Miranda Collins, the school district’s social worker, said Parthum frequently accompanies her on visits to students’ homes. Collins noted that having an officer who has a rapport with the students and families is important during these visits.

“A big concern I have with getting just any officer is that I don’t know what I am getting,” Collins told the board. “I worry about some of our most vulnerable families who have things happening and about coming in with someone I don’t know and who I don’t know how to work with, that it could go differently.”

“By not having an SRO, my concern is that we are removing a support for our most vulnerable population,” Collins added.

High School Principal Ian Smith said that having a school resource officer who is trained to work with youth and who knows the students and families is preferable when a crisis arises in the school that requires police intervention.

Police Chief Phil Roberts said in a phone interview that he was disappointed by the board’s decision.

Roberts said the Police Department already modified the SRO’s uniform several years ago to a “softer” appearance — khaki-colored cargo pants and polo shirt with the department insignia.

Roberts said that a condition that prevents a police officer from being armed would be negligent and reckless.

“I will never put a law enforcement out on duty without a firearm,” Roberts said, adding that an unarmed officer would also be unable to protect a school in the event of an armed intruder.

Roberts also said that sharing supervision of the SRO position with the School District would create conflicts, as the state statutes and department policies that police officers must follow to perform their duties do not necessarily align with School District policies for its employees.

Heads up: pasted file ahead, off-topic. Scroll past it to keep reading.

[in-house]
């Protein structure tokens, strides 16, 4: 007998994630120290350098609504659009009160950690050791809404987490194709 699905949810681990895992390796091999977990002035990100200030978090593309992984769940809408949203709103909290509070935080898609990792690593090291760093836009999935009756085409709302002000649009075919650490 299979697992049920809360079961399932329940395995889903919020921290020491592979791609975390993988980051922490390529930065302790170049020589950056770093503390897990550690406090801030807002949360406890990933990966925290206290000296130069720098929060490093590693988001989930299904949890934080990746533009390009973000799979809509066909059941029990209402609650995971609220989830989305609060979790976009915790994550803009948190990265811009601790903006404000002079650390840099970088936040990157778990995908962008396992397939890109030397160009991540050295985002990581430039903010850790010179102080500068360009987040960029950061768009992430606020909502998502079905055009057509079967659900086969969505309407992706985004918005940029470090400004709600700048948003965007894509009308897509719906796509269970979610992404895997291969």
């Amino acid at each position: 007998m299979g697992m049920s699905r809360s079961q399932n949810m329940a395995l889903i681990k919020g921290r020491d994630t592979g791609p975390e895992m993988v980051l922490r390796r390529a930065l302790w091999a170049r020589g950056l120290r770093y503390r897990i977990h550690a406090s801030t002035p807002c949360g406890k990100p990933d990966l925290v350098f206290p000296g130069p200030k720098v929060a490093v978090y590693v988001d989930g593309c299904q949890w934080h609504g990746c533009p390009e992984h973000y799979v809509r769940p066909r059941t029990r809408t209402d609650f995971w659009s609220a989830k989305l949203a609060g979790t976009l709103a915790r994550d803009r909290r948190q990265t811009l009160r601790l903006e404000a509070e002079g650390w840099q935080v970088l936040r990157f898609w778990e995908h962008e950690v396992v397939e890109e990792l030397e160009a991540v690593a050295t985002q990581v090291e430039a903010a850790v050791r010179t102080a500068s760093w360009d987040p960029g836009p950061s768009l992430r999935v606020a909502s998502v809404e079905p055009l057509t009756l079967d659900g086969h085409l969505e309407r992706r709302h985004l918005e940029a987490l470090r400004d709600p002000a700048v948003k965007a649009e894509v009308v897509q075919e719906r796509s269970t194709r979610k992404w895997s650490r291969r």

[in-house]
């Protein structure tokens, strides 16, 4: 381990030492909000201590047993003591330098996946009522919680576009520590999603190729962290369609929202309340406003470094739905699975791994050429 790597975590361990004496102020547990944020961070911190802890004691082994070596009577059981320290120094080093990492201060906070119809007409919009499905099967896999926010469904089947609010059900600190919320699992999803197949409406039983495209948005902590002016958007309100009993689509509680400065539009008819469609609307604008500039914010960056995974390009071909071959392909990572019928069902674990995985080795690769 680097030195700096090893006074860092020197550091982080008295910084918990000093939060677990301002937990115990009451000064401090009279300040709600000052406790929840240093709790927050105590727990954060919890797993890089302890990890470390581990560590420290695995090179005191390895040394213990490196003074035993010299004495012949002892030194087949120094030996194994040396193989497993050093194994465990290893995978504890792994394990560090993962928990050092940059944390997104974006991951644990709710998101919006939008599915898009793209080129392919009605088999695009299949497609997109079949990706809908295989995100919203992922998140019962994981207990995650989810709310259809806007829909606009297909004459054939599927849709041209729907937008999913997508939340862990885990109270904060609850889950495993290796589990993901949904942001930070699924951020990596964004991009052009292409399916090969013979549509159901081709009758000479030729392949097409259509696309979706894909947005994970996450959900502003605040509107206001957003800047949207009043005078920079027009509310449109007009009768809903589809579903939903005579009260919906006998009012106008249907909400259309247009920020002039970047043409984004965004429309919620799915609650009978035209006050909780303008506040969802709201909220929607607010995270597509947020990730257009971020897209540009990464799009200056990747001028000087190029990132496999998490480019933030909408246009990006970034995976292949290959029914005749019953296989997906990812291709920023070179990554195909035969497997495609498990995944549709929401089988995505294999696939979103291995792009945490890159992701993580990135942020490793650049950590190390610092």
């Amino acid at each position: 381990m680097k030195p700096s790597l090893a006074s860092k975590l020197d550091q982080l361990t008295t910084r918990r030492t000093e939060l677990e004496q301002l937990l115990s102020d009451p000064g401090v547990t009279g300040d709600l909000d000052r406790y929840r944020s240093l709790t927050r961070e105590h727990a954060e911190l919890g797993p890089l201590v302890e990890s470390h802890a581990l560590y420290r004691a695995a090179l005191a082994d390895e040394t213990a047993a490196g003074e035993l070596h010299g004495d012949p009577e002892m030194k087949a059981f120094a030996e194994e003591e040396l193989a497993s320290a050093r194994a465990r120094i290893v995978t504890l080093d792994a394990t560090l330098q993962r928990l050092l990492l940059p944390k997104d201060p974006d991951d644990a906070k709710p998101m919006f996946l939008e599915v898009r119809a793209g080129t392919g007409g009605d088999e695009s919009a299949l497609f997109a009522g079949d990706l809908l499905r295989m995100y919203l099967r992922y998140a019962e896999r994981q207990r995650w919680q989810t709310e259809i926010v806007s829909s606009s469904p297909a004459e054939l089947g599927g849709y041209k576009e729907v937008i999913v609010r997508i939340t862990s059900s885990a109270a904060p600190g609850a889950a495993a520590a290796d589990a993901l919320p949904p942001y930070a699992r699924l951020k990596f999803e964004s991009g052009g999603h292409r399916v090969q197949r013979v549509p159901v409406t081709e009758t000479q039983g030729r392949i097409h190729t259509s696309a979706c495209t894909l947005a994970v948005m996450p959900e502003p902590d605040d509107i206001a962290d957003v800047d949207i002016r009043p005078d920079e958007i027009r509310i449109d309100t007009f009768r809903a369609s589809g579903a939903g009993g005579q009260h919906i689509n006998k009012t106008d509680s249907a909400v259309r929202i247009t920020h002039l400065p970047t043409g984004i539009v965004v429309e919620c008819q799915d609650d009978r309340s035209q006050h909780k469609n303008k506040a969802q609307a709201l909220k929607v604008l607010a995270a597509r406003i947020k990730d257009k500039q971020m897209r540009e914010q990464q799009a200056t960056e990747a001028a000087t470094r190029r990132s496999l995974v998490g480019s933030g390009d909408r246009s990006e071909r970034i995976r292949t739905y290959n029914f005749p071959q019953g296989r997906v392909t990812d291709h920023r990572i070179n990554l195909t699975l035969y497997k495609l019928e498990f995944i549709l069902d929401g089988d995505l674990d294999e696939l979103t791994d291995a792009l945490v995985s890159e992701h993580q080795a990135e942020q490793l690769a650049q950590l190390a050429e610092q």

The current MOU authorizes the School District to annually evaluate the school resource officer. Those evaluations are sent to the Police Department.

Board members who supported eliminating the SRO funding include Hall, Chairwoman Lilian Maughan, Lisa Vallejo Sorensen, Kevin Schutz, Tia Winter and Jessica Saturley-Hall.

Vice Chairwoman Martha DiDomenico and board member Stephen Kantor voted in the minority against the motion.

“I’m uncomfortable eliminating (the position) without knowing what we will be replacing it with,” Kantor explained.

Board Secretary Mary Edes was absent from the meeting.

The School District budgeted $73,000 this school year to fund the SRO position, as well as training.

The board plans to continue its discussion of the budget for next school year at its meeting on Dec. 3.

Once the board approves a budget proposal, city voters will have an opportunity at the budget deliberation in February to amend the dollar amount of the proposal — either an increase or decrease of up to 10%. To pass a budget amendment, the motion must be supported by two-thirds of voters in attendance.

However, voters do not have the authority to direct the School Board how to appropriate additional funds. In addition, the amended budget must still be approved by voters in March.

Patrick Adrian may be reached at padrian@vnews.com or 603-727-3216.